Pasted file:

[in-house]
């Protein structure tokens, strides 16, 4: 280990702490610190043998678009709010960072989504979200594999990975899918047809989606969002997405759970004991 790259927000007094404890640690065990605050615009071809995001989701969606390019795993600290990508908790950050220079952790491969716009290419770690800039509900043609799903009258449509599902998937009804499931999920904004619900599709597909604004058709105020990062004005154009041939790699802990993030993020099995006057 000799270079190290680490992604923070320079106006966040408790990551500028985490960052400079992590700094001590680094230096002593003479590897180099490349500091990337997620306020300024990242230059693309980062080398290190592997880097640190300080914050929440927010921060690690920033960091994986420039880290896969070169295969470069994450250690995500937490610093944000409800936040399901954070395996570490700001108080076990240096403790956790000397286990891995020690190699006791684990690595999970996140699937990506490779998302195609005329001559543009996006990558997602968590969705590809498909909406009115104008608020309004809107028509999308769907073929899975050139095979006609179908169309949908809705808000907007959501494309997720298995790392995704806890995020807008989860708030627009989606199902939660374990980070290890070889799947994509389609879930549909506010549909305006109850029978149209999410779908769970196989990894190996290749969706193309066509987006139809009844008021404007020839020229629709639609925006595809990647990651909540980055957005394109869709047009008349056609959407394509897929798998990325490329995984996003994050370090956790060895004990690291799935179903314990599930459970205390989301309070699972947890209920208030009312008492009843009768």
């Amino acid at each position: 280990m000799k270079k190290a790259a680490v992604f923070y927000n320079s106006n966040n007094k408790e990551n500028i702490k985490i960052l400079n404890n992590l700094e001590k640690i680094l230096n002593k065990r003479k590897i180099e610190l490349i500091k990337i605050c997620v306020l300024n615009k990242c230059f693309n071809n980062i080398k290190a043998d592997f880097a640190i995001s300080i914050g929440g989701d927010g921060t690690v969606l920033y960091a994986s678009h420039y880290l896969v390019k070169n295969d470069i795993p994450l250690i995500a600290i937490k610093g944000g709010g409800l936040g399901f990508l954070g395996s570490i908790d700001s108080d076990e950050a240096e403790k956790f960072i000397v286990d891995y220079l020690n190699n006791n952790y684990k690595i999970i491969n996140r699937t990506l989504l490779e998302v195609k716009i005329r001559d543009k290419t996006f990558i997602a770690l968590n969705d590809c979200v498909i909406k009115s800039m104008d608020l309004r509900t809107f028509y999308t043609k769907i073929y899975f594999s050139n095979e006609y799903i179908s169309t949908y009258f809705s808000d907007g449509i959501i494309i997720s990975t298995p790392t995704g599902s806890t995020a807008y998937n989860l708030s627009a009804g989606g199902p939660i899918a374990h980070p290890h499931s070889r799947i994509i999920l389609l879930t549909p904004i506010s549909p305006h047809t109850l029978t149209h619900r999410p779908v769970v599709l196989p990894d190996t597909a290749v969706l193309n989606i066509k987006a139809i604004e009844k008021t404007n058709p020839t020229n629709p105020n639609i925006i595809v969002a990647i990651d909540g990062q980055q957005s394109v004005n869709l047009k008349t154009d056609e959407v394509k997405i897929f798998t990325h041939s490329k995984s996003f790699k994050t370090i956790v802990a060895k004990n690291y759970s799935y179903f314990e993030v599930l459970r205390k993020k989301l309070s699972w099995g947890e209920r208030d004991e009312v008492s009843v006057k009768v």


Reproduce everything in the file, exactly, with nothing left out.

[in-house]
């Protein structure tokens, strides 16, 4: 280990702490610190043998678009709010960072989504979200594999990975899918047809989606969002997405759970004991 790259927000007094404890640690065990605050615009071809995001989701969606390019795993600290990508908790950050220079952790491969716009290419770690800039509900043609799903009258449509599902998937009804499931999920904004619900599709597909604004058709105020990062004005154009041939790699802990993030993020099995006057 000799270079190290680490992604923070320079106006966040408790990551500028985490960052400079992590700094001590680094230096002593003479590897180099490349500091990337997620306020300024990242230059693309980062080398290190592997880097640190300080914050929440927010921060690690920033960091994986420039880290896969070169295969470069994450250690995500937490610093944000409800936040399901954070395996570490700001108080076990240096403790956790000397286990891995020690190699006791684990690595999970996140699937990506490779998302195609005329001559543009996006990558997602968590969705590809498909909406009115104008608020309004809107028509999308769907073929899975050139095979006609179908169309949908809705808000907007959501494309997720298995790392995704806890995020807008989860708030627009989606199902939660374990980070290890070889799947994509389609879930549909506010549909305006109850029978149209999410779908769970196989990894190996290749969706193309066509987006139809009844008021404007020839020229629709639609925006595809990647990651909540980055957005394109869709047009008349056609959407394509897929798998990325490329995984996003994050370090956790060895004990690291799935179903314990599930459970205390989301309070699972947890209920208030009312008492009843009768």
């Amino acid at each position: 280990m000799k270079k190290a790259a680490v992604f923070y927000n320079s106006n966040n007094k408790e990551n500028i702490k985490i960052l400079n404890n992590l700094e001590k640690i680094l230096n002593k065990r003479k590897i180099e610190l490349i500091k990337i605050c997620v306020l300024n615009k990242c230059f693309n071809n980062i080398k290190a043998d592997f880097a640190i995001s300080i914050g929440g989701d927010g921060t690690v969606l920033y960091a994986s678009h420039y880290l896969v390019k070169n295969d470069i795993p994450l250690i995500a600290i937490k610093g944000g709010g409800l936040g399901f990508l954070g395996s570490i908790d700001s108080d076990e950050a240096e403790k956790f960072i000397v286990d891995y220079l020690n190699n006791n952790y684990k690595i999970i491969n996140r699937t990506l989504l490779e998302v195609k716009i005329r001559d543009k290419t996006f990558i997602a770690l968590n969705d590809c979200v498909i909406k009115s800039m104008d608020l309004r509900t809107f028509y999308t043609k769907i073929y899975f594999s050139n095979e006609y799903i179908s169309t949908y009258f809705s808000d907007g449509i959501i494309i997720s990975t298995p790392t995704g599902s806890t995020a807008y998937n989860l708030s627009a009804g989606g199902p939660i899918a374990h980070p290890h499931s070889r799947i994509i999920l389609l879930t549909p904004i506010s549909p305006h047809t109850l029978t149209h619900r999410p779908v769970v599709l196989p990894d190996t597909a290749v969706l193309n989606i066509k987006a139809i604004e009844k008021t404007n058709p020839t020229n629709p105020n639609i925006i595809v969002a990647i990651d909540g990062q980055q957005s394109v004005n869709l047009k008349t154009d056609e959407v394509k997405i897929f798998t990325h041939s490329k995984s996003f790699k994050t370090i956790v802990a060895k004990n690291y759970s799935y179903f314990e993030v599930l459970r205390k993020k989301l309070s699972w099995g947890e209920r208030d004991e009312v008492s009843v006057k009768v």